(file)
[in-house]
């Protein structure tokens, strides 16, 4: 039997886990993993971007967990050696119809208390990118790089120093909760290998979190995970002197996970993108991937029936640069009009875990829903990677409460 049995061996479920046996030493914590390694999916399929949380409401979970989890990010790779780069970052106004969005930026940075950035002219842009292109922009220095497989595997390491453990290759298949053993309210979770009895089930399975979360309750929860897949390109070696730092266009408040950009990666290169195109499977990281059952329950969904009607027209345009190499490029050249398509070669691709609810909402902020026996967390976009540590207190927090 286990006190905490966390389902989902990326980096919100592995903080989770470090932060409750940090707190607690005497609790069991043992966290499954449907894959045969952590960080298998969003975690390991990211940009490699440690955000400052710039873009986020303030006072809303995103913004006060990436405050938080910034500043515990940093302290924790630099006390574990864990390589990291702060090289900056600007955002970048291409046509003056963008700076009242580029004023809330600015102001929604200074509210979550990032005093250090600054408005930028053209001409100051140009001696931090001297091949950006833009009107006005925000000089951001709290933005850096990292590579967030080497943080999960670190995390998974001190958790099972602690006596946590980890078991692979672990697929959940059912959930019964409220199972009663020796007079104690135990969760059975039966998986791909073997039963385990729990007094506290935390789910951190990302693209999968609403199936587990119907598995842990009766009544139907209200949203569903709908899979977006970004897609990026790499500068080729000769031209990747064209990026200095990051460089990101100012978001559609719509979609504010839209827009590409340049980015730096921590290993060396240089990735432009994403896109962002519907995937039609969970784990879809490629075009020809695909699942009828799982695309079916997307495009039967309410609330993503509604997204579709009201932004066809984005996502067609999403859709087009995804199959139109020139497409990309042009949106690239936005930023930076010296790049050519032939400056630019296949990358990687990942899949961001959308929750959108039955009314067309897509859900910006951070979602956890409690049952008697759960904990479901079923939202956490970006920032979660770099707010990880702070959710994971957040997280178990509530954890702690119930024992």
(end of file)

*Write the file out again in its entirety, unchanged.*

[in-house]
């Protein structure tokens, strides 16, 4: 039997886990993993971007967990050696119809208390990118790089120093909760290998979190995970002197996970993108991937029936640069009009875990829903990677409460 049995061996479920046996030493914590390694999916399929949380409401979970989890990010790779780069970052106004969005930026940075950035002219842009292109922009220095497989595997390491453990290759298949053993309210979770009895089930399975979360309750929860897949390109070696730092266009408040950009990666290169195109499977990281059952329950969904009607027209345009190499490029050249398509070669691709609810909402902020026996967390976009540590207190927090 286990006190905490966390389902989902990326980096919100592995903080989770470090932060409750940090707190607690005497609790069991043992966290499954449907894959045969952590960080298998969003975690390991990211940009490699440690955000400052710039873009986020303030006072809303995103913004006060990436405050938080910034500043515990940093302290924790630099006390574990864990390589990291702060090289900056600007955002970048291409046509003056963008700076009242580029004023809330600015102001929604200074509210979550990032005093250090600054408005930028053209001409100051140009001696931090001297091949950006833009009107006005925000000089951001709290933005850096990292590579967030080497943080999960670190995390998974001190958790099972602690006596946590980890078991692979672990697929959940059912959930019964409220199972009663020796007079104690135990969760059975039966998986791909073997039963385990729990007094506290935390789910951190990302693209999968609403199936587990119907598995842990009766009544139907209200949203569903709908899979977006970004897609990026790499500068080729000769031209990747064209990026200095990051460089990101100012978001559609719509979609504010839209827009590409340049980015730096921590290993060396240089990735432009994403896109962002519907995937039609969970784990879809490629075009020809695909699942009828799982695309079916997307495009039967309410609330993503509604997204579709009201932004066809984005996502067609999403859709087009995804199959139109020139497409990309042009949106690239936005930023930076010296790049050519032939400056630019296949990358990687990942899949961001959308929750959108039955009314067309897509859900910006951070979602956890409690049952008697759960904990479901079923939202956490970006920032979660770099707010990880702070959710994971957040997280178990509530954890702690119930024992």